Eventually, it came time for the producer to review the animation set for the queen. The producer sat down and watched all of the animations. When they were done, he turned to the artist and said, “that looks great. Just one thing – get rid of the duck.”
When I saw this, I actually guffawed at my desk. I didn’t do that just because I found this funny — I have actually employed this strategy in the past, and I see that I am not alone in my rank cynicism in a world of Parkinson’s Law of Triviality. It definitely seems that project management types, particularly ones that were never technical (or at least never any good at it), feel a great need to seize upon something that they can understand and offer an opinion on that thing in the form of an edict in order basically to assert some kind of dominance. So, early in my career, when proposing technical plans I developed a habit of dropping a few red herring mistakes into the mix to make sure that obligatory posturing was dispensed with and any remaining criticisms were legitimate — I’d purposely do something like throw in a “we’re not going to be doing any documentation because of a lack of time” to which I would receive the admonition, “documentation is important, so add it in.” “Okie-dokie. Moving on.”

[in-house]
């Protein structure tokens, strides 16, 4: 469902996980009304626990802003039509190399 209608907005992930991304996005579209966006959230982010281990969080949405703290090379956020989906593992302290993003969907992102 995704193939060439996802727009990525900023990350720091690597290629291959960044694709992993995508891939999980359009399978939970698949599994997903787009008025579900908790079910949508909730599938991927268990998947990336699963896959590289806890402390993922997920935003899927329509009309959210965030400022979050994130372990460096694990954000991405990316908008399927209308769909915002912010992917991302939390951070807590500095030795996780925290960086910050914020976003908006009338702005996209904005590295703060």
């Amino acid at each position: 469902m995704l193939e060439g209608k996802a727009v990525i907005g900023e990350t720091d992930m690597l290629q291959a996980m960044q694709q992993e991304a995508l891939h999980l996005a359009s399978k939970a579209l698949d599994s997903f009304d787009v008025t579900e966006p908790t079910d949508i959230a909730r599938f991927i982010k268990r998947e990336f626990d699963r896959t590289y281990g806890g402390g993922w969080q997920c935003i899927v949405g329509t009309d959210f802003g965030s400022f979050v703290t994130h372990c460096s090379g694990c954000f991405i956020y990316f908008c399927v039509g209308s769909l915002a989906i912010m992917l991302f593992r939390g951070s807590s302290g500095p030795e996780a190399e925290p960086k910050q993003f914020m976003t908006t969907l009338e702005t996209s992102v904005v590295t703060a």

It isn’t just pointy-haired fire-hydrant peeing that exposes us to this phenomenon, however. We, as developers, are some of the worst offenders. The Wikipedia article also offers up something called “Wadler’s Law,” which appears to be corollary to Parkinson’s in that it talks about developers being more likely to argue over language syntax than semantics. In other words, you’ll get furious arguments over whether to use underscores between words in function names, but often hear crickets when you ask if the function is part of a consistent broader abstraction. My experience aligns with this as well. I can think of so, so many depressing code reviews that were all about “that method doesn’t have a doc comment” or “why are you using var” or “alphabetize your includes.” I’d offer up things like “let’s look at how cohesive the types are in this namespace,” and, again, crickets.
The great thing about opinions is that they’re an endlessly renewable, free resource. You can have as many as you like about anything you like, and no one can tell you not to (at least in societies that aren’t barbarically oppressive). But what isn’t endless is people’s interest in your opinions. If you’re the person that’s offering one up intensely and about every subject as the conversation drifts from code to personal finances to football to craft beers, you’re devaluing your own currency. As you discuss and debate, be mindful of the stakes at play and be sparing when it comes to how many times you sit at the penny slots. After all, you don’t want to be the one remembered for furiously debating camel case and coffee flavors while rubber stamping the plans for Chernobyl.